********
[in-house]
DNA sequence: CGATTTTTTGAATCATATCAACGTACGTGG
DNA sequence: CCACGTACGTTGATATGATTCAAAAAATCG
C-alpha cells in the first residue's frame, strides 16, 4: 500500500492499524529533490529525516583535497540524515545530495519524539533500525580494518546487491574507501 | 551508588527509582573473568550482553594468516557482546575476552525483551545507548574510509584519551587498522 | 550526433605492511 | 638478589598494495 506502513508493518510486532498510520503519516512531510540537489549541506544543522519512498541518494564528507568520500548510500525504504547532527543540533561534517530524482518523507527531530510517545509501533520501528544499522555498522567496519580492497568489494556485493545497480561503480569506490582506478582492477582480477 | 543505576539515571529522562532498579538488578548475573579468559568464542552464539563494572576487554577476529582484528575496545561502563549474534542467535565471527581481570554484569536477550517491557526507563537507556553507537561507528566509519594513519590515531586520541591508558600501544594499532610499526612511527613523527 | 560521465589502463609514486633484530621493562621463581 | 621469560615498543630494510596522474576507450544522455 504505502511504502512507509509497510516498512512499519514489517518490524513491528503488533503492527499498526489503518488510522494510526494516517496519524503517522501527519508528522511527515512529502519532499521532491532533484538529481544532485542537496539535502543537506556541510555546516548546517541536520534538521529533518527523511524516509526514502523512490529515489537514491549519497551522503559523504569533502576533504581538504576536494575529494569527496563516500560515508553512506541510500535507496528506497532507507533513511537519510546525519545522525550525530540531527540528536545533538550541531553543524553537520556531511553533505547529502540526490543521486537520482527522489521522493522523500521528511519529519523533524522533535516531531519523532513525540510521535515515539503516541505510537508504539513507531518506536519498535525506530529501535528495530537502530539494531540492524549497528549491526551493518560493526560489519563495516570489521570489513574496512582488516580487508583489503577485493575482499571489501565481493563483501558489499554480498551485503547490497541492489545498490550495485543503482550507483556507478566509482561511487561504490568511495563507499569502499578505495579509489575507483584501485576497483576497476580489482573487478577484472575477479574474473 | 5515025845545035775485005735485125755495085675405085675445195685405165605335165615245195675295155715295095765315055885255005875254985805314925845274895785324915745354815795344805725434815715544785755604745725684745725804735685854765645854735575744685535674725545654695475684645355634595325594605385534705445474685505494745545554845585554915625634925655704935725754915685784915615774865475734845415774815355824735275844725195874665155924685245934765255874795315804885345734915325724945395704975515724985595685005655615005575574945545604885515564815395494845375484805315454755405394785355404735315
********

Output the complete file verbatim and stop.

[in-house]
DNA sequence: CGATTTTTTGAATCATATCAACGTACGTGG
DNA sequence: CCACGTACGTTGATATGATTCAAAAAATCG
C-alpha cells in the first residue's frame, strides 16, 4: 500500500492499524529533490529525516583535497540524515545530495519524539533500525580494518546487491574507501 | 551508588527509582573473568550482553594468516557482546575476552525483551545507548574510509584519551587498522 | 550526433605492511 | 638478589598494495 506502513508493518510486532498510520503519516512531510540537489549541506544543522519512498541518494564528507568520500548510500525504504547532527543540533561534517530524482518523507527531530510517545509501533520501528544499522555498522567496519580492497568489494556485493545497480561503480569506490582506478582492477582480477 | 543505576539515571529522562532498579538488578548475573579468559568464542552464539563494572576487554577476529582484528575496545561502563549474534542467535565471527581481570554484569536477550517491557526507563537507556553507537561507528566509519594513519590515531586520541591508558600501544594499532610499526612511527613523527 | 560521465589502463609514486633484530621493562621463581 | 621469560615498543630494510596522474576507450544522455 504505502511504502512507509509497510516498512512499519514489517518490524513491528503488533503492527499498526489503518488510522494510526494516517496519524503517522501527519508528522511527515512529502519532499521532491532533484538529481544532485542537496539535502543537506556541510555546516548546517541536520534538521529533518527523511524516509526514502523512490529515489537514491549519497551522503559523504569533502576533504581538504576536494575529494569527496563516500560515508553512506541510500535507496528506497532507507533513511537519510546525519545522525550525530540531527540528536545533538550541531553543524553537520556531511553533505547529502540526490543521486537520482527522489521522493522523500521528511519529519523533524522533535516531531519523532513525540510521535515515539503516541505510537508504539513507531518506536519498535525506530529501535528495530537502530539494531540492524549497528549491526551493518560493526560489519563495516570489521570489513574496512582488516580487508583489503577485493575482499571489501565481493563483501558489499554480498551485503547490497541492489545498490550495485543503482550507483556507478566509482561511487561504490568511495563507499569502499578505495579509489575507483584501485576497483576497476580489482573487478577484472575477479574474473 | 5515025845545035775485005735485125755495085675405085675445195685405165605335165615245195675295155715295095765315055885255005875254985805314925845274895785324915745354815795344805725434815715544785755604745725684745725804735685854765645854735575744685535674725545654695475684645355634595325594605385534705445474685505494745545554845585554915625634925655704935725754915685784915615774865475734845415774815355824735275844725195874665155924685245934765255874795315804885345734915325724945395704975515724985595685005655615005575574945545604885515564815395494845375484805315454755405394785355404735315